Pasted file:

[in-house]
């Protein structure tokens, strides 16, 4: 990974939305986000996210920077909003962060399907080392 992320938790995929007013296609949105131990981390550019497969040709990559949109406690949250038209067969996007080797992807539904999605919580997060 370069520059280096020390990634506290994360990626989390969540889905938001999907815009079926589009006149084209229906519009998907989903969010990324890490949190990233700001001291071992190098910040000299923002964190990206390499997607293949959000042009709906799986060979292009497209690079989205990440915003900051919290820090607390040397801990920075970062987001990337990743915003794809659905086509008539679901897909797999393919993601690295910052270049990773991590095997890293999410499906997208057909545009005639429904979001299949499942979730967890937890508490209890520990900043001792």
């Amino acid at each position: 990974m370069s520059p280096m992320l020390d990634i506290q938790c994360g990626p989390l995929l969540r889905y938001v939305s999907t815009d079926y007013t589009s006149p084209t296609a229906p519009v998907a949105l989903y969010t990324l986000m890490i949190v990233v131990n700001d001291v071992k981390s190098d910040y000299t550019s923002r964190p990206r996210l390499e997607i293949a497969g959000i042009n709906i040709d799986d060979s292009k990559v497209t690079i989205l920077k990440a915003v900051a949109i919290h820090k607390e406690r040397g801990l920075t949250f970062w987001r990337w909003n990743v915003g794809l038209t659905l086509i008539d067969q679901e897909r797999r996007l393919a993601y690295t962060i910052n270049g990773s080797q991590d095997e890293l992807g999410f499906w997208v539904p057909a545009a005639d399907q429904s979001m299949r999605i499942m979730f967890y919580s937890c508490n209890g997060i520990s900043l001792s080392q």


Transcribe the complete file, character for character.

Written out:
[in-house]
């Protein structure tokens, strides 16, 4: 990974939305986000996210920077909003962060399907080392 992320938790995929007013296609949105131990981390550019497969040709990559949109406690949250038209067969996007080797992807539904999605919580997060 370069520059280096020390990634506290994360990626989390969540889905938001999907815009079926589009006149084209229906519009998907989903969010990324890490949190990233700001001291071992190098910040000299923002964190990206390499997607293949959000042009709906799986060979292009497209690079989205990440915003900051919290820090607390040397801990920075970062987001990337990743915003794809659905086509008539679901897909797999393919993601690295910052270049990773991590095997890293999410499906997208057909545009005639429904979001299949499942979730967890937890508490209890520990900043001792």
């Amino acid at each position: 990974m370069s520059p280096m992320l020390d990634i506290q938790c994360g990626p989390l995929l969540r889905y938001v939305s999907t815009d079926y007013t589009s006149p084209t296609a229906p519009v998907a949105l989903y969010t990324l986000m890490i949190v990233v131990n700001d001291v071992k981390s190098d910040y000299t550019s923002r964190p990206r996210l390499e997607i293949a497969g959000i042009n709906i040709d799986d060979s292009k990559v497209t690079i989205l920077k990440a915003v900051a949109i919290h820090k607390e406690r040397g801990l920075t949250f970062w987001r990337w909003n990743v915003g794809l038209t659905l086509i008539d067969q679901e897909r797999r996007l393919a993601y690295t962060i910052n270049g990773s080797q991590d095997e890293l992807g999410f499906w997208v539904p057909a545009a005639d399907q429904s979001m299949r999605i499942m979730f967890y919580s937890c508490n209890g997060i520990s900043l001792s080392q």